I plan to make one of my little books to go with the Cookbook Print Quilt Project, with a page for each quilt's recipe. And what I'd really like is to wait to show any of these quilts in a gallery until they're all done. Imagine showing all 19 together in one large gallery space. Each has the basic understructure of the printed panels, but each is unique with its own recipe, diary, and drawing over the printed and painted images. Each piece is hand stitched a little differently and hand beaded uniquely, also. This ain't no normal edition of prints!!!! Oh, and did I point out that they are huge???
I think it'll make a really good big, fat coffeetable book for some company to put together. But I sure don't have the time to write it!
OK, now let's go to Quilt National '05 in Athens, Ohio, at The Dairy Barn Southeastern Ohio Cultural Arts Center. Yippeee! First thing we did was watch my buddy Robin Schwalb receive the coveted Quilts Japan Prize! She was so thrilled, and I can't think of anyone who deserves it as much as Robin, who's made many quilts using Japanese imagery. She loved her trip to Japan in the 90s and is so psyched to go back. She's learned some Japanese in the meantime, so she'll finally get to use that! Hurray!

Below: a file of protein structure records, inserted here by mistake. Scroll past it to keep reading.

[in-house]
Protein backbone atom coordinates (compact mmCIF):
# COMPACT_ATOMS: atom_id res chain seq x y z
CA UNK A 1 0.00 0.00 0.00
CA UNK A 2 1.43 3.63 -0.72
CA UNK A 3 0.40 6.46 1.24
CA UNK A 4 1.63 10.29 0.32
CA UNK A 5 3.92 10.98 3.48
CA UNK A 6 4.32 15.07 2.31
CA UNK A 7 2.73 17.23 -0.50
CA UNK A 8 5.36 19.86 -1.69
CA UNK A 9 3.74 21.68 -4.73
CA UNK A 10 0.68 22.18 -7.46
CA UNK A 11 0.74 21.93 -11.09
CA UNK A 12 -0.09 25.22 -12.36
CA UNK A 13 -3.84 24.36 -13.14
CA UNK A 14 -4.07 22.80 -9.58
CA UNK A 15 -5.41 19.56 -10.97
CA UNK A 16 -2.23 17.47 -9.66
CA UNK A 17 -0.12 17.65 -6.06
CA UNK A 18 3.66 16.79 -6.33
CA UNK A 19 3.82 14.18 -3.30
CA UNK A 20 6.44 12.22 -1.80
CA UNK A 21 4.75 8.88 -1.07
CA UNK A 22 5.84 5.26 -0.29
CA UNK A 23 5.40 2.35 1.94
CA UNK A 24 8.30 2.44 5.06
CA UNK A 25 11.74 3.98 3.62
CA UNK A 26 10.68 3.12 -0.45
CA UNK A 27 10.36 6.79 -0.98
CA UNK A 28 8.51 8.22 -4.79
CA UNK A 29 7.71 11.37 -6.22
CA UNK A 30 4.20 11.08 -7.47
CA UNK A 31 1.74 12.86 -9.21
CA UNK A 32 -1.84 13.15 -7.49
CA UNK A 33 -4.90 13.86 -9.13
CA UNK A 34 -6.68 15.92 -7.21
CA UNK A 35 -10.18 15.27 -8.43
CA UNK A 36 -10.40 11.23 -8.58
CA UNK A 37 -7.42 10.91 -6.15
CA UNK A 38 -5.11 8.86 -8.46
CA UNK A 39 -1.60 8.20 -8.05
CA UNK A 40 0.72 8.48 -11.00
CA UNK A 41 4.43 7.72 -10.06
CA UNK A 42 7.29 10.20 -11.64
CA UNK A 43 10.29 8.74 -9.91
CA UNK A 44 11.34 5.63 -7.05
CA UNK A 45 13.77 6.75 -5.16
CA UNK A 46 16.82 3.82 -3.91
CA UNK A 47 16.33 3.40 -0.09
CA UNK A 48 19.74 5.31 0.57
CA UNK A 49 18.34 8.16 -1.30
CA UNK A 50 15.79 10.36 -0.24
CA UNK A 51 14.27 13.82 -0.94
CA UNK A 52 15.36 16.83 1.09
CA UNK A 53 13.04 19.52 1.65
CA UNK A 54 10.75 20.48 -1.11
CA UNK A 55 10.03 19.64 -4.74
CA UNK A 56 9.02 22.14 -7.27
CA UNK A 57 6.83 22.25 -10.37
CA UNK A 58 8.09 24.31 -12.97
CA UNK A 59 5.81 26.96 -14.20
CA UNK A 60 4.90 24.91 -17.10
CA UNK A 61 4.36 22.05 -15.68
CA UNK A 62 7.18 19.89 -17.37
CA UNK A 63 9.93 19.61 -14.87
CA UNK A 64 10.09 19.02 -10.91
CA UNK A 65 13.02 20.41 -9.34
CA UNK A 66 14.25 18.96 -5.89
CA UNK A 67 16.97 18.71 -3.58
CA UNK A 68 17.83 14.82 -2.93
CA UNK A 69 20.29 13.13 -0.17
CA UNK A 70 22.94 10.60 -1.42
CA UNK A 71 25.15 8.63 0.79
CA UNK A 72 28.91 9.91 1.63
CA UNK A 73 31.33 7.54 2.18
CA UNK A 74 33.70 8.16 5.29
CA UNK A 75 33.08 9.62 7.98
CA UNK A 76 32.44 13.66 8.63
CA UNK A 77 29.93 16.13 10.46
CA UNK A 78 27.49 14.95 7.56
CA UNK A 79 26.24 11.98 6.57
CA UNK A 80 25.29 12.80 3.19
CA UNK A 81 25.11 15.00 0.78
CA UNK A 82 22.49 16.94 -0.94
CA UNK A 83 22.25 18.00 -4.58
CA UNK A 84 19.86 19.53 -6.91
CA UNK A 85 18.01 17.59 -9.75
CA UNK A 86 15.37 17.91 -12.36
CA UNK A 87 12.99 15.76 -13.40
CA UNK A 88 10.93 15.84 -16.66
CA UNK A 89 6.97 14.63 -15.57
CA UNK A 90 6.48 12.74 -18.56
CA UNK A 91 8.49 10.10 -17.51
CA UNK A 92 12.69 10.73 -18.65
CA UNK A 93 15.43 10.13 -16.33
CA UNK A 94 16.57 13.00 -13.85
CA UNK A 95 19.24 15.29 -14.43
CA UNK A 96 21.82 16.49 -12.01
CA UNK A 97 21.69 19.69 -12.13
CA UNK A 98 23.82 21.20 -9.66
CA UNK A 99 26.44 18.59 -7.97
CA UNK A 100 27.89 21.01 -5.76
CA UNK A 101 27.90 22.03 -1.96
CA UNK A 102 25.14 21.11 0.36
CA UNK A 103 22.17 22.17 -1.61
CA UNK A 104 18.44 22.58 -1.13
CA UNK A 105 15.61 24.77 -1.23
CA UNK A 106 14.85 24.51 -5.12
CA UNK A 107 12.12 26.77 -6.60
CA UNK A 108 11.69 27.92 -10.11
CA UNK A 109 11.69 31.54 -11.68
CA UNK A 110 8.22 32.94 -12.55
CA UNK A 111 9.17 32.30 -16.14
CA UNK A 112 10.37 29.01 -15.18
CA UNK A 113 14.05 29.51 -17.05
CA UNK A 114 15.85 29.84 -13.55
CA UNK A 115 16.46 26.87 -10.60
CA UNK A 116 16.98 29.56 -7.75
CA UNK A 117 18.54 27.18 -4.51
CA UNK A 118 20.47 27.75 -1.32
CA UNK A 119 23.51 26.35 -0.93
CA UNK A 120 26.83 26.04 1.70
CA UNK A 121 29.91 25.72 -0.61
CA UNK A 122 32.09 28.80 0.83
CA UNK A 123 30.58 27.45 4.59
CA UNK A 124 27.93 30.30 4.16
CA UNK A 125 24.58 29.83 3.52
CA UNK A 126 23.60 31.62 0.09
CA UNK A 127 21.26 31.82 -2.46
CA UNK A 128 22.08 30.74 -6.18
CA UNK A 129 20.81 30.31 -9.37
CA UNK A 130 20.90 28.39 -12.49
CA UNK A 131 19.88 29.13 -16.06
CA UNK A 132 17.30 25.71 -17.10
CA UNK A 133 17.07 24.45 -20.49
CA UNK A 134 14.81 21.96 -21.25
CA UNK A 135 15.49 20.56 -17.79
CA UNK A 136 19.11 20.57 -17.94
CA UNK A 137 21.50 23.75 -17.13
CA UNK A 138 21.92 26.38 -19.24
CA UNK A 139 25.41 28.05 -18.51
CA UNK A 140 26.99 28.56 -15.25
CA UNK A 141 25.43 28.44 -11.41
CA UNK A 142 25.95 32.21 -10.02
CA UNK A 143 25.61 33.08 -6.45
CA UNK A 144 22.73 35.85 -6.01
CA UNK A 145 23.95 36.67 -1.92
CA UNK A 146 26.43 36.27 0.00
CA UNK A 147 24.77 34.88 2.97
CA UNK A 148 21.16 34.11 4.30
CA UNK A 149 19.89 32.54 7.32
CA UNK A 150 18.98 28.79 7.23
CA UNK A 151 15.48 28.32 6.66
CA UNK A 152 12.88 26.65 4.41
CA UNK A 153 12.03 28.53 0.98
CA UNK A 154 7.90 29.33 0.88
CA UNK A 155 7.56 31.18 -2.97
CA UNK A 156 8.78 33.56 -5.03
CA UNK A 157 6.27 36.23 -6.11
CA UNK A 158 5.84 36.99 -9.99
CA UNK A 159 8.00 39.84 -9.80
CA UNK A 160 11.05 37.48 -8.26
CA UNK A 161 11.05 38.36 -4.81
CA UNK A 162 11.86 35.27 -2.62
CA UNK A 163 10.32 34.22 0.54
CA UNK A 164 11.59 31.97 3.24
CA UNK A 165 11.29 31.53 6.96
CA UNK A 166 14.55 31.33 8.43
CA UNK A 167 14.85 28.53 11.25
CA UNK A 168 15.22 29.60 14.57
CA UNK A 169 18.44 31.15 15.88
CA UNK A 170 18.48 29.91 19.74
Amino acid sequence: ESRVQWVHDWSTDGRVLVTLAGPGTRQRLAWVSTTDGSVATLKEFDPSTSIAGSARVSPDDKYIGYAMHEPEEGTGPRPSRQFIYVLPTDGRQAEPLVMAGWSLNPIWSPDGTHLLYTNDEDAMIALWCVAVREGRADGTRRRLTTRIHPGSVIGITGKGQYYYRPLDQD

The QN jurors this year were Miriam Nathan-Roberts, Joan Lintault, and Mark Richard Leach. It's a very, very good exhibition that they put together! Hilary Fletcher is still the hard working director of Quilt National, having held this position for 22 years now! I hope you get a chance to see this amazing show, either at The Dairy Barn, where it's at until Sept 5, or as it goes around the country on tour for two and a half years. And don't forget to buy the wonderful book/catalog published by Lark Books.
Angela Moll stands proudly with her "Secret Diary #15: What Are You Doing???" This is Angela's second QN to exhibit in. I was so happy to see her and her husband Thorsten, whom I stayed with in Nov, 2003, when I taught in Santa Barbara. They were the most gracious hosts, and I loved staying with them. I'm also proud to say that Angela is one of my students. I am so honored that I was able to influence her a little, as I think her work is extremely strong and interesting, as well as a totally new look in the art quilt world. This is something I consider very rare anymore.